Mimms hopes experience is valuable lesson to city
If you want to know what a real mansion looks like, Sanibel property owner David Mimms suggests a trip to Atlanta so he can show you.
“Mansion!” exclaimed Mimms with a laugh while reading a description of the home he planned to build on his waterfront lot in the Chateaux Sur Mer neighborhood. “Since when is 5,000 square feet a mansion? Maybe they want to see a Michigan-style house on a $3 million piece of property, but it doesn’t make good investment sense.”
Mimms shocked local Realtors last week when he put his waterfront property up for sale, despite emerging victorious in October from a nearly year-long battle with the Planning Commission and neighbors about his planned home’s size, style, roof, stairs, pool, landscape and other odds.
“The problem is, frankly, that we wanted to come to Sanibel to retire, relax and enjoy the island atmosphere,” explained Mimms of his decision to sell. What he found instead, he said, was bitterness, hardship and neighbors who would think nothing of suing one another, or publishing private correspondence to the public. “Imagine what that would be like, living there.”
Mimms explained that he and his family have been annual visitors to Sanibel
since he was a child.
“My grandfather retired to Fort Myers at the age of 54, and I would come every summer and go fishing, visiting Sanibel,” recalled Mimms, whose brother, Robert, also owns a home in the Chateaux Sur Mer neighborhood. “Sanibel is part of our heritage, and we have wonderful memories of my grandfather golfing in Fort Myers, and fishing and just being on the island. We have celebrated every Christmas in Sanibel since the day I was married 30 years ago.”
Mimms said that although he did his very best to satisfy the wishes of his future neighbors, there would always be someone who is unhappy, no matter what compromises are offered.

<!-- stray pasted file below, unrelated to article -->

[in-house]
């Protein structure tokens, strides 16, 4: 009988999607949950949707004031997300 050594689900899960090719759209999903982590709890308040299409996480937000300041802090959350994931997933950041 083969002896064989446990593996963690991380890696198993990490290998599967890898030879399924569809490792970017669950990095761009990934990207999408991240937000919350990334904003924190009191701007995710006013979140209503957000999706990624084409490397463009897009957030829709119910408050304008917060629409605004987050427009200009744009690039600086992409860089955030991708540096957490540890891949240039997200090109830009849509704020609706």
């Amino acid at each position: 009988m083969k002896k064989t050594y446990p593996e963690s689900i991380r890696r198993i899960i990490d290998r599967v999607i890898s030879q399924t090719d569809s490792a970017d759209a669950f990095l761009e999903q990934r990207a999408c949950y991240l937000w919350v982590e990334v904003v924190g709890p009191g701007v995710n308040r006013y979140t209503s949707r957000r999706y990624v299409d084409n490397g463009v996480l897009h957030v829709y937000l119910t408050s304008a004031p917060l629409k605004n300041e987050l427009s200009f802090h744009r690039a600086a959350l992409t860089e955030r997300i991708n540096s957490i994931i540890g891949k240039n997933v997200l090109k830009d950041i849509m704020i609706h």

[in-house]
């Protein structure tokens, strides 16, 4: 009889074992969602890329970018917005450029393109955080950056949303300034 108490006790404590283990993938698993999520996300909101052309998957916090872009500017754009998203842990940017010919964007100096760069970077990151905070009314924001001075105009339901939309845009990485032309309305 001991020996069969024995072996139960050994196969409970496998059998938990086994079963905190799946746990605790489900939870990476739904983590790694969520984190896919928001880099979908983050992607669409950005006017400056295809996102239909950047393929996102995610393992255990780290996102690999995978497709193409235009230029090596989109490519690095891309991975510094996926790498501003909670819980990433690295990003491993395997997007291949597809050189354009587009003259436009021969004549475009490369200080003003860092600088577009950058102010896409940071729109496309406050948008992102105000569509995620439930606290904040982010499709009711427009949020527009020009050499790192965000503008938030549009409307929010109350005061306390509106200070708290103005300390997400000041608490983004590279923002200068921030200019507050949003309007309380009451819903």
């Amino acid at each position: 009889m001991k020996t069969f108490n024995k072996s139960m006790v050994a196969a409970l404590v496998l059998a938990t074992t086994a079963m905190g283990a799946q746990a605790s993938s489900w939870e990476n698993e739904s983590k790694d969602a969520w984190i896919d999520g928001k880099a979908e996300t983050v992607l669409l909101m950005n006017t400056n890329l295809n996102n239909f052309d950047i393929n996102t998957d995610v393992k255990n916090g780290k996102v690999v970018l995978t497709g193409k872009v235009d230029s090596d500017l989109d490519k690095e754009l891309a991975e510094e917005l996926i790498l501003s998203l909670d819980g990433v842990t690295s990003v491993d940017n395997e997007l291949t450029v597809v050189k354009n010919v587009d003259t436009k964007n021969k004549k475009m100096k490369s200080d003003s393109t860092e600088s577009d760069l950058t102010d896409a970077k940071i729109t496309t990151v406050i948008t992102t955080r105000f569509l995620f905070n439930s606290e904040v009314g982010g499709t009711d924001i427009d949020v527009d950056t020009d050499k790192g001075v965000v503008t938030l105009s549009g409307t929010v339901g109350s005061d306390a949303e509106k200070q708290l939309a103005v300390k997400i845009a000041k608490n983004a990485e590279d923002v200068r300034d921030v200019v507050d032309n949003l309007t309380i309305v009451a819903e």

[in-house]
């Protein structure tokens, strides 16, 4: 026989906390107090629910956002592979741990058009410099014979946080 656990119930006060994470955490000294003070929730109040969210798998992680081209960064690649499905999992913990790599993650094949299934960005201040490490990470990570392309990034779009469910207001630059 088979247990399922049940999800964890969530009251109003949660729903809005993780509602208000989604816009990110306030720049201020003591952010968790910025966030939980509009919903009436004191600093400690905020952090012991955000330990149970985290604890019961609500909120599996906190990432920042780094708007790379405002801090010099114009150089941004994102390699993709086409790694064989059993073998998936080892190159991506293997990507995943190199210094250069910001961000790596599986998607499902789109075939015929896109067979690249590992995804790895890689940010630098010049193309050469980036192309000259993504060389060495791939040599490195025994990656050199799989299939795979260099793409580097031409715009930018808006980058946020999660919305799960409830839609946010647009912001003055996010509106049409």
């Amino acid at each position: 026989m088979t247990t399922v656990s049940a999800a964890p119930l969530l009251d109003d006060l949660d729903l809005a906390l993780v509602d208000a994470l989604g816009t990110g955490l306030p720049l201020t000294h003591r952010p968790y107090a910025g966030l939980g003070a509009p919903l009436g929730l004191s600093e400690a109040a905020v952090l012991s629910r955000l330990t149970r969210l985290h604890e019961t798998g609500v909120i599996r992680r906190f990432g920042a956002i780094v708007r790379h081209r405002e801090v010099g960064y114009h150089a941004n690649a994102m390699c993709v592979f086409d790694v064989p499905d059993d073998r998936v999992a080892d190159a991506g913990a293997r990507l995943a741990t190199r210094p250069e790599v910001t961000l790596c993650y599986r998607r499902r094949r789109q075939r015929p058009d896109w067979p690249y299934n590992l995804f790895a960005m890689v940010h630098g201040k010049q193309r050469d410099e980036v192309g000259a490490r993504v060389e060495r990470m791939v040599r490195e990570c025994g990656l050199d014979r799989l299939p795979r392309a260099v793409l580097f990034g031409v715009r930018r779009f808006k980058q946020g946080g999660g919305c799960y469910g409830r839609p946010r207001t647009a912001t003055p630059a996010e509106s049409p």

“And it’s always the boisterous opposition that gets heard,” he said, adding that it was only a few of the neighbors who objected so vehemently to his plans. “There were maybe 10 to 15 homeowners who never said a word about it,” said Mimms. “Funny thing is, if we hadn’t requested an elevated pool, to make it more accessible for my wife, none of this would have happened and there would be a house sitting on that lot today.” Mimms’ wife, Nora, who often appeared at Planning Commission meetings in a cast, suffers from painful foot problems that require ongoing surgeries.
“This has been a terrible dream-buster for my wife,” said Mimms, his voice softening. “Not only was she suffering physically through this whole process, with the foot surgeries, but then there was the torment from the neighbors… we just wanted to be left alone.”
While reading an Island Reporter story from October recounting the Planning Commission’s actual approval of the heavily redesigned plans for the home, Mimms struck upon a quote from a neighbor who was delighted with the eventual outcome, calling the process a “Democratic” one that could be sometimes slow and cumbersome.
“Democratic?” exclaimed Mimms with surprise. “Is that what they’re calling it? I don’t know the right word to use here,” he said weighing the propriety of a number of different terms, “but it’s certainly not Democratic!”
As an engineer and president of Mimms Enterprises based in Roswell, Ga., Mimms said he has had plenty of experience with commercial planning and zoning in different regions of the country. “But residential is a totally different animal,” he noted.